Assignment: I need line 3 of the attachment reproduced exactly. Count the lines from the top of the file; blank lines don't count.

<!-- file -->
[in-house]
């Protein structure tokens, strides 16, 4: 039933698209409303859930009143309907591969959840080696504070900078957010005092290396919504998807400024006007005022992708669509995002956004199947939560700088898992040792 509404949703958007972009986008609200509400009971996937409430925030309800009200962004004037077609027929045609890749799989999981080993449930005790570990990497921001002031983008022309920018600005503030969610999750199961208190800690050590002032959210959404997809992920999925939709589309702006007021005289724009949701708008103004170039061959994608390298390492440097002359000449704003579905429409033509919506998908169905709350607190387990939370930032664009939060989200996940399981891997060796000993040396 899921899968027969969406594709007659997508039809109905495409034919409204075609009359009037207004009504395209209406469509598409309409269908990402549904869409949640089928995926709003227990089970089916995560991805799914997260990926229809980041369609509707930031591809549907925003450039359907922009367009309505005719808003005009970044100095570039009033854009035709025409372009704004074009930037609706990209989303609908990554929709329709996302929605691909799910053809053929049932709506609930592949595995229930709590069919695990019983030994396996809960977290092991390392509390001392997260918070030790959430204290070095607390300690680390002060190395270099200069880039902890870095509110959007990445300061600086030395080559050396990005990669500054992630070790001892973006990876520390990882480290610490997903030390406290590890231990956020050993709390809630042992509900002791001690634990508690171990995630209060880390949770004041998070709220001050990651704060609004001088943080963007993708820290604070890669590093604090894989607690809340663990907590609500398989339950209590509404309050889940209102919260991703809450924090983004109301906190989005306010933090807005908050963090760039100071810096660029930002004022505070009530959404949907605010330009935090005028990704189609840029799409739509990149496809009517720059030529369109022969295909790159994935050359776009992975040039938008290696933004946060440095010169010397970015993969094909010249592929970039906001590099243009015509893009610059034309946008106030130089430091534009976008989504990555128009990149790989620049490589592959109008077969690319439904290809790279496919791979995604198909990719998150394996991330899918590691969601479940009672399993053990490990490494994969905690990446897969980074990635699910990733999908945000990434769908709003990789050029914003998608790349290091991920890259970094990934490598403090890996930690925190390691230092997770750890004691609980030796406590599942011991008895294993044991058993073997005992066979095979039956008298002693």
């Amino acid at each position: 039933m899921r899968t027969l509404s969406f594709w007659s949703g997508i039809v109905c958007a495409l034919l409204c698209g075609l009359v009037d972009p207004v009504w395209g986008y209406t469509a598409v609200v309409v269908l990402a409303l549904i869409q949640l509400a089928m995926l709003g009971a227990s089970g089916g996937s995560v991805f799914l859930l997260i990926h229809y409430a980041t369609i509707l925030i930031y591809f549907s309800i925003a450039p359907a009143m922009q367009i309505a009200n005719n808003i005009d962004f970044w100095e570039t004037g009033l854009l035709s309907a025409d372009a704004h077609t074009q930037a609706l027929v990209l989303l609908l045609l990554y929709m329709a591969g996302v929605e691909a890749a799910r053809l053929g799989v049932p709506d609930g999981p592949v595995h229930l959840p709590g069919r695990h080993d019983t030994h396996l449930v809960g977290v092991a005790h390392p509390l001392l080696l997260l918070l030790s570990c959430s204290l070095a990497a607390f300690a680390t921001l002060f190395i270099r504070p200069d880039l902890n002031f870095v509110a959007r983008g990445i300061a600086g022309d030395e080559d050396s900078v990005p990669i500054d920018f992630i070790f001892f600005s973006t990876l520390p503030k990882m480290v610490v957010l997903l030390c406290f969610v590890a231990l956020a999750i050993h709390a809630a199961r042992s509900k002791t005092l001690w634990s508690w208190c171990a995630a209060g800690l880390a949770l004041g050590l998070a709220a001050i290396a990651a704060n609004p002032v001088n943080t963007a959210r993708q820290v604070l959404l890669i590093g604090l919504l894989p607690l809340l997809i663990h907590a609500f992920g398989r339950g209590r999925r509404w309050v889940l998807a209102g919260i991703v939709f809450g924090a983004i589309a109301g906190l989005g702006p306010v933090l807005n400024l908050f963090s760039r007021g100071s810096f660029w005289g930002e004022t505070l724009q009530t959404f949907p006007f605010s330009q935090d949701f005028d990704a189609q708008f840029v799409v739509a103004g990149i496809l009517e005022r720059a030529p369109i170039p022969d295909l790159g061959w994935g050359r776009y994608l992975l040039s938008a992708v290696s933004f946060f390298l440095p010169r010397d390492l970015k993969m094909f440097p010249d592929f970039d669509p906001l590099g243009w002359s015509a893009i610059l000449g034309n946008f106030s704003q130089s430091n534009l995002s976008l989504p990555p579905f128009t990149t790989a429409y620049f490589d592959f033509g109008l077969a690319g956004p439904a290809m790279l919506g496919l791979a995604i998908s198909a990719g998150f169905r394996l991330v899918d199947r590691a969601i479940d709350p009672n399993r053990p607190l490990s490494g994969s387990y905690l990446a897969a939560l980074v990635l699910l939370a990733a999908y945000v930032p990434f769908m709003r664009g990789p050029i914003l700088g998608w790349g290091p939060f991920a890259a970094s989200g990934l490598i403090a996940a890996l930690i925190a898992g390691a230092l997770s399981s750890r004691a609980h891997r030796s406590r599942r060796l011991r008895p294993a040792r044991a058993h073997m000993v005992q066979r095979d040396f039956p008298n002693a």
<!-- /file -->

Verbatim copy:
């Amino acid at each position: 039933m899921r899968t027969l509404s969406f594709w007659s949703g997508i039809v109905c958007a495409l034919l409204c698209g075609l009359v009037d972009p207004v009504w395209g986008y209406t469509a598409v609200v309409v269908l990402a409303l549904i869409q949640l509400a089928m995926l709003g009971a227990s089970g089916g996937s995560v991805f799914l859930l997260i990926h229809y409430a980041t369609i509707l925030i930031y591809f549907s309800i925003a450039p359907a009143m922009q367009i309505a009200n005719n808003i005009d962004f970044w100095e570039t004037g009033l854009l035709s309907a025409d372009a704004h077609t074009q930037a609706l027929v990209l989303l609908l045609l990554y929709m329709a591969g996302v929605e691909a890749a799910r053809l053929g799989v049932p709506d609930g999981p592949v595995h229930l959840p709590g069919r695990h080993d019983t030994h396996l449930v809960g977290v092991a005790h390392p509390l001392l080696l997260l918070l030790s570990c959430s204290l070095a990497a607390f300690a680390t921001l002060f190395i270099r504070p200069d880039l902890n002031f870095v509110a959007r983008g990445i300061a600086g022309d030395e080559d050396s900078v990005p990669i500054d920018f992630i070790f001892f600005s973006t990876l520390p503030k990882m480290v610490v957010l997903l030390c406290f969610v590890a231990l956020a999750i050993h709390a809630a199961r042992s509900k002791t005092l001690w634990s508690w208190c171990a995630a209060g800690l880390a949770l004041g050590l998070a709220a001050i290396a990651a704060n609004p002032v001088n943080t963007a959210r993708q820290v604070l959404l890669i590093g604090l919504l894989p607690l809340l997809i663990h907590a609500f992920g398989r339950g209590r999925r509404w309050v889940l998807a209102g919260i991703v939709f809450g924090a983004i589309a109301g906190l989005g702006p306010v933090l807005n400024l908050f963090s760039r007021g100071s810096f660029w005289g930002e004022t505070l724009q009530t959404f949907p006007f605010s330009q935090d949701f005028d990704a189609q708008f840029v799409v739509a103004g990149i496809l009517e005022r720059a030529p369109i170039p022969d295909l790159g061959w994935g050359r776009y994608l992975l040039s938008a992708v290696s933004f946060f390298l440095p010169r010397d390492l970015k993969m094909f440097p010249d592929f970039d669509p906001l590099g243009w002359s015509a893009i610059l000449g034309n946008f106030s704003q130089s430091n534009l995002s976008l989504p990555p579905f128009t990149t790989a429409y620049f490589d592959f033509g109008l077969a690319g956004p439904a290809m790279l919506g496919l791979a995604i998908s198909a990719g998150f169905r394996l991330v899918d199947r590691a969601i479940d709350p009672n399993r053990p607190l490990s490494g994969s387990y905690l990446a897969a939560l980074v990635l699910l939370a990733a999908y945000v930032p990434f769908m709003r664009g990789p050029i914003l700088g998608w790349g290091p939060f991920a890259a970094s989200g990934l490598i403090a996940a890996l930690i925190a898992g390691a230092l997770s399981s750890r004691a609980h891997r030796s406590r599942r060796l011991r008895p294993a040792r044991a058993h073997m000993v005992q066979r095979d040396f039956p008298n002693a």